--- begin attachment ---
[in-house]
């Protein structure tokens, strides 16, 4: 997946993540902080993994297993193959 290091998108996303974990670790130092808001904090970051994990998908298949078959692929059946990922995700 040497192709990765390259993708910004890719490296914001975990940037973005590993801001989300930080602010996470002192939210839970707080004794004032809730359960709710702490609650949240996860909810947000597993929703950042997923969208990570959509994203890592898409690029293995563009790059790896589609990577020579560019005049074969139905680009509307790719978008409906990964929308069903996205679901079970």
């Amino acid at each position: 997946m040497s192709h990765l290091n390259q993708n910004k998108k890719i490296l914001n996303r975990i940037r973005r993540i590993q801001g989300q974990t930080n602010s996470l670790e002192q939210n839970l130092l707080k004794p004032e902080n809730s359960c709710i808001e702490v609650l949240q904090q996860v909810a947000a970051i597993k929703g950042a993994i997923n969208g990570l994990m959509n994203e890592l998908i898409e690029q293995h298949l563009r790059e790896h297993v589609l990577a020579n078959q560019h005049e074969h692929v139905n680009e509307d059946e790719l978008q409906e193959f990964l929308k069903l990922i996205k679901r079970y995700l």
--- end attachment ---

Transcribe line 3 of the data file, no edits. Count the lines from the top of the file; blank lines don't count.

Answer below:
């Amino acid at each position: 997946m040497s192709h990765l290091n390259q993708n910004k998108k890719i490296l914001n996303r975990i940037r973005r993540i590993q801001g989300q974990t930080n602010s996470l670790e002192q939210n839970l130092l707080k004794p004032e902080n809730s359960c709710i808001e702490v609650l949240q904090q996860v909810a947000a970051i597993k929703g950042a993994i997923n969208g990570l994990m959509n994203e890592l998908i898409e690029q293995h298949l563009r790059e790896h297993v589609l990577a020579n078959q560019h005049e074969h692929v139905n680009e509307d059946e790719l978008q409906e193959f990964l929308k069903l990922i996205k679901r079970y995700l």